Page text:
By Tamara Sheehan
Director of Business Management

You want employees to be happy at work. The hope is they’ll come in with a smile on their faces, enjoy the work they do, and do the best job possible. It’s a natural sentiment for any business to have, but this want for happy employees is commonly confused with the concept of employee experience. Just because that’s what you want doesn’t mean that’s how things are.

So, what is employee experience? It’s the total interaction employees have with the workplace. More than ensuring they’re happy, it means giving them the tools, resources, and accommodations to assist them—regardless of mood.

If someone’s having a rough day, is there an area to take a break? If a co-worker is frantic about a meeting, does the workplace offer them a place to set up and prepare? How do employees feel about the amount of personal space they have? Every interaction employees have with the workplace shapes their cumulative experience with it. Achieving that happy, positive experience means taking into account the total needs of employees and providing solutions for them.

The expectation equation

For data-driven companies, employee experience is hard to quantify because human emotions are difficult to measure. How someone is feeling one day may affect their workplace experience. Employers don’t have control over external variables. What they do have control over is the workplace itself.

The best way to quantify employee experience is through the “expectations equation.”

Employee expectations + An organization’s efforts to meet those expectations = Employee experience

To understand how to improve employee experience, you need to break down the equation. It’s an algebraic one in many ways. Before you can solve it, you need to understand the variables. Namely, you need to know employee expectations before attempting to meet them. This breaks down into three pillars: Space, technology, and culture.

Pillar I: The physical space

Physical space is the largest contributing factor to employee experience, and comes with the highest employee expectations. Regardless of the company, industry, or size of the workplace, employees can reasonably expect several things:

  • Workspace that enables them to do their job
  • A mix of both public and private spaces
  • Enough space to move freely and not feel cramped

But these are baseline expectations. Many employees (rightfully) expect more from their workplace. They want to feel safe and welcome. They want accessibility and furniture accommodations. Depending on the industry or location, expectations may include things like a view or access to food.

Before you can improve the employee experience, you first need to create the right workplace. Understanding employee expectations is the first step. There are a few ways to figure these out:

  • Use surveys to gain direct feedback from employees about the workplace
  • Look at facility analytics to understand how your current workplace is used
  • Understand how competitors shaped their workplaces

When a company understands the expectations and needs of its employees, it can shape its facilities around them. The natural result is a workplace that’s accommodating and a workforce that feels its needs are met.

Pillar II: Workplace technology

Technology makes the world go ‘round. Case in point: many employee experience examples are centered on technology.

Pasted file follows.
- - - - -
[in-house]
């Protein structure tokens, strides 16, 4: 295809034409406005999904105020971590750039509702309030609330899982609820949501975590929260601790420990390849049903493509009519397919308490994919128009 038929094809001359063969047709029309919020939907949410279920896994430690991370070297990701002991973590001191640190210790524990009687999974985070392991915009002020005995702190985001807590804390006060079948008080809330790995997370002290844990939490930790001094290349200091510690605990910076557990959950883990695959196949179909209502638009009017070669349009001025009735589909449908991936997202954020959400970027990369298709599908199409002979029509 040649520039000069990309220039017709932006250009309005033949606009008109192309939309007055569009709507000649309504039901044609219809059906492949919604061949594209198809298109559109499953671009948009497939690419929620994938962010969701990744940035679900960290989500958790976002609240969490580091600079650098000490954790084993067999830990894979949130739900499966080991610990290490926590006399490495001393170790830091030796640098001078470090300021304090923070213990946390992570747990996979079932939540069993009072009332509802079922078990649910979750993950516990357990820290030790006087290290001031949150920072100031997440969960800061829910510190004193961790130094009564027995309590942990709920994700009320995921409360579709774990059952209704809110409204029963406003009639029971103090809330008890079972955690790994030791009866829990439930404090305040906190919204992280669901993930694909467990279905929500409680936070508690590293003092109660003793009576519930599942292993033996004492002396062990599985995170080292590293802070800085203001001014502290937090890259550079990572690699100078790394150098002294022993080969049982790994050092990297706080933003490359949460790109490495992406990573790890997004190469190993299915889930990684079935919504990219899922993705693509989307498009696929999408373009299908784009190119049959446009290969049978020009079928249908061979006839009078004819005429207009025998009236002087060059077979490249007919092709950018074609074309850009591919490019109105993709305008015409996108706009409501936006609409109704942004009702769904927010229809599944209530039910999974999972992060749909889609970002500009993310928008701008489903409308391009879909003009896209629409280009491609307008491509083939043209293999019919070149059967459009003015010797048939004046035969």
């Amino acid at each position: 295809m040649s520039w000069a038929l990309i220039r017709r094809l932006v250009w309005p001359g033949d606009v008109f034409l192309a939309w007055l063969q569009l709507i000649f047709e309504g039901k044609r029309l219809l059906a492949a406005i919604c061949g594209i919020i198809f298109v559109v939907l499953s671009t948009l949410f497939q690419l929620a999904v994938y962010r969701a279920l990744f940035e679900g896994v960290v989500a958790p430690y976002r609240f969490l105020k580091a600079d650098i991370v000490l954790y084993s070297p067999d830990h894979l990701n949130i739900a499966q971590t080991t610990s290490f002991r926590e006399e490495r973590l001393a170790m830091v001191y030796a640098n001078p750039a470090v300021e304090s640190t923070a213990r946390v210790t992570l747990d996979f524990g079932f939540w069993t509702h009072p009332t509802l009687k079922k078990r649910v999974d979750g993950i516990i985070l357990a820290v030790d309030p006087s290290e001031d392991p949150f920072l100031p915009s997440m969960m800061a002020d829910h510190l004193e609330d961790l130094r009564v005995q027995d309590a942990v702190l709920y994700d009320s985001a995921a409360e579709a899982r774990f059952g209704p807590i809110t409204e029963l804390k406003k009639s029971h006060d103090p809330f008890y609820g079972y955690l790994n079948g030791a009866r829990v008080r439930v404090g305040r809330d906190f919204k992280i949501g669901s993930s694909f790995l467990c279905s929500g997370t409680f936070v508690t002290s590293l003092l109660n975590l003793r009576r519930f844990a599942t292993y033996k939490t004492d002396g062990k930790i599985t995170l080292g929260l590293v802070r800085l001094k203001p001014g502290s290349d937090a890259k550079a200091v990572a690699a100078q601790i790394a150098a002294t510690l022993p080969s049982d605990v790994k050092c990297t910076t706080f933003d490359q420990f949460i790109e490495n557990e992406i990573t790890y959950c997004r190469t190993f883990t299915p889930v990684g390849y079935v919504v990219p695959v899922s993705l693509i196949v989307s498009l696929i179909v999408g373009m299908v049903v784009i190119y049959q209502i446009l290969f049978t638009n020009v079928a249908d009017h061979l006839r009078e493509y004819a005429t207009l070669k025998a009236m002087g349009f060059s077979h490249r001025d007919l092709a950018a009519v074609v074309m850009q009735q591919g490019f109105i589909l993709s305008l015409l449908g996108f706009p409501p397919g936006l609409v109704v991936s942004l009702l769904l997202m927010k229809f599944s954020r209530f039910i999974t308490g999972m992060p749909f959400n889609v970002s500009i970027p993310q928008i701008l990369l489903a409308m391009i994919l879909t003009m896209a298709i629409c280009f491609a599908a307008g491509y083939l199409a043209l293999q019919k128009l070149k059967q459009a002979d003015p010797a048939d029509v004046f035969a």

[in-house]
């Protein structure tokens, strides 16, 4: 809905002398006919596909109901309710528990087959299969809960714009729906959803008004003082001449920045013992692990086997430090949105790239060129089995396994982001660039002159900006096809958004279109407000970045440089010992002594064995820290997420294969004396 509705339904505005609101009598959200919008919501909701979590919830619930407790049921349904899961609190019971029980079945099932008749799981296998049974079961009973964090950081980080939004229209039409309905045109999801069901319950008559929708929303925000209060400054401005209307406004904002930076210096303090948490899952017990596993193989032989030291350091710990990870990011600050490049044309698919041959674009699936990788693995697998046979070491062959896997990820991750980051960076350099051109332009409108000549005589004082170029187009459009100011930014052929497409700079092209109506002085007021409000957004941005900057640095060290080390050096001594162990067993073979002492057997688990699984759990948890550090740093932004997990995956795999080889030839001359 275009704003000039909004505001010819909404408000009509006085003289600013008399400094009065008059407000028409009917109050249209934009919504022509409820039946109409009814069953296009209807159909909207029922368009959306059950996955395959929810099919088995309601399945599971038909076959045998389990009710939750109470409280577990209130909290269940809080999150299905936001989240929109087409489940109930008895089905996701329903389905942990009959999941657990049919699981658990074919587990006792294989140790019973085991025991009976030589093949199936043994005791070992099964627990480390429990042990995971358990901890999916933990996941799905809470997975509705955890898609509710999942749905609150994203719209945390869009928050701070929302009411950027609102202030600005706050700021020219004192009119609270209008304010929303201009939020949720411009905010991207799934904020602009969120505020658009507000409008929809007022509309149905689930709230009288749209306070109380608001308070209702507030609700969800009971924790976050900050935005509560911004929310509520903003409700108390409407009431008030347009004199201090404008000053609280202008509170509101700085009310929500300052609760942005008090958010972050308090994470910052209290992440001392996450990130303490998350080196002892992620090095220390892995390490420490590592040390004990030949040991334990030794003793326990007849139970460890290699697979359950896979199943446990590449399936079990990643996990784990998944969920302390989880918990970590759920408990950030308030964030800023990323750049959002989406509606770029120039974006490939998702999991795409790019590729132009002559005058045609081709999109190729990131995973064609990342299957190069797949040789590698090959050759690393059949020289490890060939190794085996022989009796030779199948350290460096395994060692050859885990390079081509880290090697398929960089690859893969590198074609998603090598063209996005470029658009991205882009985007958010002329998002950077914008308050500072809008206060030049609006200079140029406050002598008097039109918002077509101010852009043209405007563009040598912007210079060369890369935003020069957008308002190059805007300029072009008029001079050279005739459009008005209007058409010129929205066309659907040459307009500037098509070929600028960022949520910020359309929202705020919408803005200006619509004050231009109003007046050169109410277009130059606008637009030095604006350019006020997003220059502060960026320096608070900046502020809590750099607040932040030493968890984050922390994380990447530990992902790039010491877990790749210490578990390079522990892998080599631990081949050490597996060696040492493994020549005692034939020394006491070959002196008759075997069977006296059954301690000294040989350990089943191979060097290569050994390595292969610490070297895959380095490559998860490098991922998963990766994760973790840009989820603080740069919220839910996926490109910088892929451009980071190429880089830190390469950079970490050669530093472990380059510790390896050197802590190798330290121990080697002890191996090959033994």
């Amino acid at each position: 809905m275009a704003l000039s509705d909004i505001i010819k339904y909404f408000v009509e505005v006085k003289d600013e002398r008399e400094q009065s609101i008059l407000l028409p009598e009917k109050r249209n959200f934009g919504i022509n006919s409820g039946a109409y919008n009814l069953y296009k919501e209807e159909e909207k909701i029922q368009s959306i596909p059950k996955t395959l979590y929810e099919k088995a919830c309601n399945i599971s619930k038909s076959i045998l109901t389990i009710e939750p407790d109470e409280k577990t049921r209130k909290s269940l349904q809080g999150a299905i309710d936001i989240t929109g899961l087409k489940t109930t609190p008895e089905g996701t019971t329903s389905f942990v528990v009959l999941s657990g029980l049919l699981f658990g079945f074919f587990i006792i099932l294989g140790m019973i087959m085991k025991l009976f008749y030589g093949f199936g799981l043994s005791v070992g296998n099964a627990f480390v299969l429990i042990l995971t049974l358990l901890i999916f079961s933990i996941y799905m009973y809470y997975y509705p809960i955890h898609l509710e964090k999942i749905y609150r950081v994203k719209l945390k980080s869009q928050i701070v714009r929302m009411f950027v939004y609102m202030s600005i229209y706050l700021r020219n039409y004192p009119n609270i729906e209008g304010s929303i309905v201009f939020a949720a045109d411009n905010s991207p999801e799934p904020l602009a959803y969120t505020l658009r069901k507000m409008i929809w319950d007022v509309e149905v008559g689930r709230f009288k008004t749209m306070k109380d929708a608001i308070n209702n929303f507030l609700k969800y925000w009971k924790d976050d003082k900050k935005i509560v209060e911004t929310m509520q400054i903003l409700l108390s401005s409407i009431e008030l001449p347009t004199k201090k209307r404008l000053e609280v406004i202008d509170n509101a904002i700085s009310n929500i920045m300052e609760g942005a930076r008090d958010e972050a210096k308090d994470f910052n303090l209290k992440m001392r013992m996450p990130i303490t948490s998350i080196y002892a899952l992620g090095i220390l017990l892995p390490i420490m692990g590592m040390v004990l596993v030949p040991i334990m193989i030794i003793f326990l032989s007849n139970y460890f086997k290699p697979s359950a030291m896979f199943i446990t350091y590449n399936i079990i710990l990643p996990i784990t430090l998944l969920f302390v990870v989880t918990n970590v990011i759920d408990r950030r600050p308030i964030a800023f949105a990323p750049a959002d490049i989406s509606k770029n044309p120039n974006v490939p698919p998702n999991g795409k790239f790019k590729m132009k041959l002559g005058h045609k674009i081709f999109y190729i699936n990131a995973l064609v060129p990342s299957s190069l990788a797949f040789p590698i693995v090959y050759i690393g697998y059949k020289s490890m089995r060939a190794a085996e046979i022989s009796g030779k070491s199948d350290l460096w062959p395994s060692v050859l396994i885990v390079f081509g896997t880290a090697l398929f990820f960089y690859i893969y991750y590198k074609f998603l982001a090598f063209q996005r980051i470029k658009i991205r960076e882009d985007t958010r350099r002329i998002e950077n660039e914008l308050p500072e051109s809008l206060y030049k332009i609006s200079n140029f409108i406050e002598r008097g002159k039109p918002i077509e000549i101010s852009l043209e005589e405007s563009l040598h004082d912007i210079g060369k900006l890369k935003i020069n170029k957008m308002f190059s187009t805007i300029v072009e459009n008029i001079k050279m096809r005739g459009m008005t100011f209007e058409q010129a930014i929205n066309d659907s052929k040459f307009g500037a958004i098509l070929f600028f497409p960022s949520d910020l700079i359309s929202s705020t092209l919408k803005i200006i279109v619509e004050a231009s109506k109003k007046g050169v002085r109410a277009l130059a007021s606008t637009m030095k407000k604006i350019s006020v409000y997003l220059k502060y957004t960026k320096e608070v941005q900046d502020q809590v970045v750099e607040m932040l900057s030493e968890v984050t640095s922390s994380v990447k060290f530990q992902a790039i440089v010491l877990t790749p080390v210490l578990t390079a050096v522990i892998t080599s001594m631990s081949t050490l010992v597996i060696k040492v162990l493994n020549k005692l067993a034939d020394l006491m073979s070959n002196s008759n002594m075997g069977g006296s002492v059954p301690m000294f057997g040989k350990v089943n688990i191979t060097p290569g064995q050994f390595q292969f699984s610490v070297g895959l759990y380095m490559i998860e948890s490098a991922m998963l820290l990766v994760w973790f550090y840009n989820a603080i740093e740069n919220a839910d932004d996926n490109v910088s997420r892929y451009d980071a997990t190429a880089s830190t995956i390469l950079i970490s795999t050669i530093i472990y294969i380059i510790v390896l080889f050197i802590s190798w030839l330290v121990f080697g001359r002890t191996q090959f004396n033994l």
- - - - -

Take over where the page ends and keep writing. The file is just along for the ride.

This pillar of employee expectations is the most diverse. It ranges from providing a reliable Wi-Fi connection to enabling remote access to sensitive files via cloud collaboration. Here again, understanding what employees need to do their best work plays a big role in their experience.

If you expect employees to collaborate, then provide cloud-based infrastructure. If they’re working remotely, offer robust communication tools like video conferencing and messaging apps. If they’re going out into the field and returning to a central workplace, give them mobile tech. Pay close attention to each aspect of how employees work, then supplement that effort with modern technologies to facilitate it.

Pillar III: Company culture

Toxic culture can dissuade even the most dedicated employees and hinder your goals. Conversely, a positive, inclusive culture can attract, retain, and enable talent—furthering your company’s mission and goals.

Building distinct culture comes from recognizing the values of your workforce. What’s important to them and how can your business incorporate those values into its identity? Are they concerned about climate change and environmental stewardship? LGBTQ rights? Military service? Understand what drives your employees and you’ll unlock the key drivers of your business.

However, creating company culture isn’t as simple as picking up on your employees’ values. It means making a concerted effort to act on them, This could mean adopting charitable causes, changing your hiring practices, or incorporating new marketing language. In the expectation equation, expectations need to be met with action to shape experience.

Take control of the experience

Every company needs to build its own employee experience model. Your workers are different from every other company and their expectations are just as diverse. Unique expectations demand unique action, which shapes the genuine experience employees have.

As you take steps to improve the workplace, technology, and culture of your company, benchmark yourself against similar companies in the Employee Experience Index. It’s not a true measure of employee experience, but does provide insight into how your efforts stack up against some of the best-rated companies today. It may show how you can do more to shape the experience you want your employees to have.

Keep reading: Fun offices and workplace productivity – a great match or are they?

Tags:  SiQ